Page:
French President Francois Hollande and his German counterpart Joachim Gauck paid joint tribute on Sunday to the soldiers who died after Germany declared war on France exactly 100 years ago. The two leaders met at Hartmannswillerkopf to remember the 30,000 soldiers who lost their lives in the fierce First World War battles around the rocky peak in France’s Alsace region near the border between the two countries. Last year, the two heads of state walked hand in hand to a monument in the central French village of Oradour-sur-Glane where SS troops massacred 642 people on June 10, 1944, during the Second World War, the worst Nazi atrocity in occupied France. Gauck was the first German leader ever to visit the village.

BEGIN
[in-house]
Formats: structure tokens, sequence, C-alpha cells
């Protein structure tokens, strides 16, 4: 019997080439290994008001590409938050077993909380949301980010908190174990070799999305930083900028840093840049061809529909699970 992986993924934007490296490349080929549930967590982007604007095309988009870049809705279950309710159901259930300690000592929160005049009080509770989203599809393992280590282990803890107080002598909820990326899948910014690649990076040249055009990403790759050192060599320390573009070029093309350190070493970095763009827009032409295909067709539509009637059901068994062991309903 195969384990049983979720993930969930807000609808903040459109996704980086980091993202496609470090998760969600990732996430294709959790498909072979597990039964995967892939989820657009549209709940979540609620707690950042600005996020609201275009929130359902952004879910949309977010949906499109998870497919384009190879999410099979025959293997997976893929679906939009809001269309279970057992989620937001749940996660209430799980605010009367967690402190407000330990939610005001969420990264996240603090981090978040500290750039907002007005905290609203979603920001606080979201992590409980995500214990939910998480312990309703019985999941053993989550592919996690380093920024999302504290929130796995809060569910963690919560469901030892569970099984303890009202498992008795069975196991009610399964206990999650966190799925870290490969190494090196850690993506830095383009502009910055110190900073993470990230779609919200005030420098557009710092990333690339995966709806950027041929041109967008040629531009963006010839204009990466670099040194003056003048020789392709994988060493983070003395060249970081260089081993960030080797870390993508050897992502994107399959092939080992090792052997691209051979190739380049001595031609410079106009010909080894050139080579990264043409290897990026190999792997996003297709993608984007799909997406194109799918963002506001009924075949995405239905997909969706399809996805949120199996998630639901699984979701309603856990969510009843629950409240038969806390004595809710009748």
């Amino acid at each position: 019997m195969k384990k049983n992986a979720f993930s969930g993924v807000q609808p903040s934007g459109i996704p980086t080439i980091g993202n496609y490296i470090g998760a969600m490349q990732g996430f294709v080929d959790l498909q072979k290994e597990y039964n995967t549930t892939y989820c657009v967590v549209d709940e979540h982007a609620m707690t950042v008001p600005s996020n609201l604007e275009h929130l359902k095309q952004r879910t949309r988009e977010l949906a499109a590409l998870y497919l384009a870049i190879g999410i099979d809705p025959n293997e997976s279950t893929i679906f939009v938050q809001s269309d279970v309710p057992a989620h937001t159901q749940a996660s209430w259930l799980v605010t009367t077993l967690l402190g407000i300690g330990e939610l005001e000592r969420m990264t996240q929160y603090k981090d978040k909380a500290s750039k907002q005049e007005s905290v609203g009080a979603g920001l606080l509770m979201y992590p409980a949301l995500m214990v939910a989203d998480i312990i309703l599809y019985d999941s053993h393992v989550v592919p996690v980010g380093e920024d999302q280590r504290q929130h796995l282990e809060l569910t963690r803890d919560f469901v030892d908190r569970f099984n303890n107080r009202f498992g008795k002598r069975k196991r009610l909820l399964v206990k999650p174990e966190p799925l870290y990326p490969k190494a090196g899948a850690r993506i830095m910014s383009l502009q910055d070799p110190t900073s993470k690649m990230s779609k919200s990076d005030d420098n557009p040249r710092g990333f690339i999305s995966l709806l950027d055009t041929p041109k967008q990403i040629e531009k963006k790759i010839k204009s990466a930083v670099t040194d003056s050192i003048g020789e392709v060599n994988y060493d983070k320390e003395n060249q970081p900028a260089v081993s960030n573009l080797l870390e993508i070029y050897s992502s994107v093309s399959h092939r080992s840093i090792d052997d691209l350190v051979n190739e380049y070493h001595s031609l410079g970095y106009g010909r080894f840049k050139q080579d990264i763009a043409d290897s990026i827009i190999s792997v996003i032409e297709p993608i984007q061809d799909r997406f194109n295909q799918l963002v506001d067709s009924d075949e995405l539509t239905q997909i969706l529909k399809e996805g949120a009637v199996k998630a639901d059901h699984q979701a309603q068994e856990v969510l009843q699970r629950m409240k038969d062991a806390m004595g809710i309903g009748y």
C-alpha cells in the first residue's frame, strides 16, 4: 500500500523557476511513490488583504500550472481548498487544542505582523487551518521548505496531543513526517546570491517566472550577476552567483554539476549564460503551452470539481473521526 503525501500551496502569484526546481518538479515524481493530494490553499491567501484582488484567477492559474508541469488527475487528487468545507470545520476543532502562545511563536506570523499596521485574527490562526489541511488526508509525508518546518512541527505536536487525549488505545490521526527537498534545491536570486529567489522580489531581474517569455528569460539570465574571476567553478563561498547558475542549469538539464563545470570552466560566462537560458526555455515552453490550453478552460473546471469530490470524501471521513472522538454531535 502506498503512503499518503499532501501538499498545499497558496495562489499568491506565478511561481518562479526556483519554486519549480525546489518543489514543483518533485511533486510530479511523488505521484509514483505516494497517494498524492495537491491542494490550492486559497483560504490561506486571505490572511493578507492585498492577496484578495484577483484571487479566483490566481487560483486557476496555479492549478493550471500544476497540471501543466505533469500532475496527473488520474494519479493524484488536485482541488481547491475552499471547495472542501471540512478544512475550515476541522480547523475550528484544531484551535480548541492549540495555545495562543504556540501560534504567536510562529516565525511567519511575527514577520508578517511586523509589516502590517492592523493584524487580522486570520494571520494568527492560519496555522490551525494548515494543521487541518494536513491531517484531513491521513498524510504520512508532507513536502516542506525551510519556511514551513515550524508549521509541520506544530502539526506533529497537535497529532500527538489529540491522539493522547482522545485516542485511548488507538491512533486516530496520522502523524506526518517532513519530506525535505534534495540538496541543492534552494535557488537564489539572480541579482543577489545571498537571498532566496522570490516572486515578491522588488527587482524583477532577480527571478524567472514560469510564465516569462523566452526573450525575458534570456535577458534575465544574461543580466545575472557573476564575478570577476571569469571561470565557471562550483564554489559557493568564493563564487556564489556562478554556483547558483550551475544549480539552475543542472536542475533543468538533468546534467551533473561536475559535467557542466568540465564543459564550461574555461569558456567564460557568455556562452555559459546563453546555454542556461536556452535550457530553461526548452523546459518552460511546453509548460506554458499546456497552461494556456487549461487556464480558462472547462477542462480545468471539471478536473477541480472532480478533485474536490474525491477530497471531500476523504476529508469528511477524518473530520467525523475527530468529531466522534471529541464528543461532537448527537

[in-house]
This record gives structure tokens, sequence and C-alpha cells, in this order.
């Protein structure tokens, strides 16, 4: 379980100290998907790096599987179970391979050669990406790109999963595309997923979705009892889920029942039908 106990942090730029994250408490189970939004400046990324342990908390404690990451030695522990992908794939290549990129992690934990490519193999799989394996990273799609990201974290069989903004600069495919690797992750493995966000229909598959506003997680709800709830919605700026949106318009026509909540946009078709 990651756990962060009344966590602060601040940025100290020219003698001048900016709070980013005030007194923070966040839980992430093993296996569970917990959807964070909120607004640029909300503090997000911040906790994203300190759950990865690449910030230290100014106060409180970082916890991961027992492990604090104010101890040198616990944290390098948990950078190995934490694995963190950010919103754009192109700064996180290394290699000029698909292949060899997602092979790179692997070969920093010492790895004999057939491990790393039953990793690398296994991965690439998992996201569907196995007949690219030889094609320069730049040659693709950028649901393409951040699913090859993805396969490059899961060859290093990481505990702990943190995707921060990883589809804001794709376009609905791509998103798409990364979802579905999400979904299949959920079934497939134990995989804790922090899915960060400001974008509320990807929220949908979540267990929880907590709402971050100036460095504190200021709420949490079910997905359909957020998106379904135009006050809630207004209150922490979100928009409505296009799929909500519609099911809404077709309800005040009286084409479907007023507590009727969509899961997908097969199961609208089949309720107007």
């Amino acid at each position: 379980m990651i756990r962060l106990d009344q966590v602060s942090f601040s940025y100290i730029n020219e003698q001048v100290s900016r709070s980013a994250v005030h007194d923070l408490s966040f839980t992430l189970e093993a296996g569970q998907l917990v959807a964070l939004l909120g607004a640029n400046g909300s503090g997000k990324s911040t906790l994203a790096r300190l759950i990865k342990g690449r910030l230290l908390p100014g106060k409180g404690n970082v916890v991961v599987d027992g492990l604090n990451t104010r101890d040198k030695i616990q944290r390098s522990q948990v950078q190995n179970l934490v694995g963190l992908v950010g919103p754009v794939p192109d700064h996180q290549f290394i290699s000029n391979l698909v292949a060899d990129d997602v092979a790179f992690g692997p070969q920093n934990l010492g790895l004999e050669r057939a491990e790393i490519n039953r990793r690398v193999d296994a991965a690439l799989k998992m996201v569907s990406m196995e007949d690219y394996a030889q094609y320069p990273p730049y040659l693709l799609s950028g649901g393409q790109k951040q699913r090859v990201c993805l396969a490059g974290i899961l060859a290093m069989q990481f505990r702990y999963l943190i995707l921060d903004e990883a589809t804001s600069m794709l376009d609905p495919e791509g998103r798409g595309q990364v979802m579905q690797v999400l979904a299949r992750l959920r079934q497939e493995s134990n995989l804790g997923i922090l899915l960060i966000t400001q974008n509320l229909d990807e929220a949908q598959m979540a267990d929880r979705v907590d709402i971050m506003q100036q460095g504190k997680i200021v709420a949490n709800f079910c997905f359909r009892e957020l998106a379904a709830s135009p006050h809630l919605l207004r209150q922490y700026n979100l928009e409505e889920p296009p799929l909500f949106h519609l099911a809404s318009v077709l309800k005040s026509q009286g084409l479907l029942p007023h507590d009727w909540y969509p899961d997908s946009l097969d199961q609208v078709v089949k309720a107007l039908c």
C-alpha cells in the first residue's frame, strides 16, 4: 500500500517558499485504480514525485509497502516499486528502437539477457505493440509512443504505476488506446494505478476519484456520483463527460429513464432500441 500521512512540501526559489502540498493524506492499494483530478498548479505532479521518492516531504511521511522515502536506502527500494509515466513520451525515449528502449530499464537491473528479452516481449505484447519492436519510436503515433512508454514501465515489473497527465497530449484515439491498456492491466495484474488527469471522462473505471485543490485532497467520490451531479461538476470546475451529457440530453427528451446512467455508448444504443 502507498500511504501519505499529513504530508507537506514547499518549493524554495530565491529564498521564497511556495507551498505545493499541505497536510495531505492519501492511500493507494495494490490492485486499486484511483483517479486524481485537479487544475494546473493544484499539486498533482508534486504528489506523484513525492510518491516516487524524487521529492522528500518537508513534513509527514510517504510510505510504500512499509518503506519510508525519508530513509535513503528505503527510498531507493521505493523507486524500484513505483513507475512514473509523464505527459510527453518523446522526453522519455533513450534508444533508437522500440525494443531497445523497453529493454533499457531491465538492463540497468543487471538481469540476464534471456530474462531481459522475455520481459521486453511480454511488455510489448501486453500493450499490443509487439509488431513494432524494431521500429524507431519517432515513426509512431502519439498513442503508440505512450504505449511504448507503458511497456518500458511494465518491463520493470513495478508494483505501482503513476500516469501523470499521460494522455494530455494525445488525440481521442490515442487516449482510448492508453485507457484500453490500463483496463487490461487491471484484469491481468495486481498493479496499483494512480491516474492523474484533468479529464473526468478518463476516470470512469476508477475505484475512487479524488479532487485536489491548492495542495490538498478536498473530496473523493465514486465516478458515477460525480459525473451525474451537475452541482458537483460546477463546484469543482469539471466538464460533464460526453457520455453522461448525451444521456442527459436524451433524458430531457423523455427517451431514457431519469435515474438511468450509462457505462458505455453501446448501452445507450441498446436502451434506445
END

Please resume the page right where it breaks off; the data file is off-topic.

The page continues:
These events testify to the strength of the friendship between the two countries which allows them to look together at their common history, including at what has been the most dramatic.
Statement issued by the office of President Francois Hollande
In Hartmannswillerkopf, Hollande and Gauck will lay wreaths, hold a minute’s silence and meet around 100 young French and German exchange students. They will also lay the foundation stone for the first museum jointly conceived by historians from both countries, which will tell the story of the fighting on the mountain known as “The Eater of Men”. The four-year conflict that became known as the Great War left some 10 million dead and 20 million injured on the battlefields. Millions more perished under occupation through disease, hunger or deportation.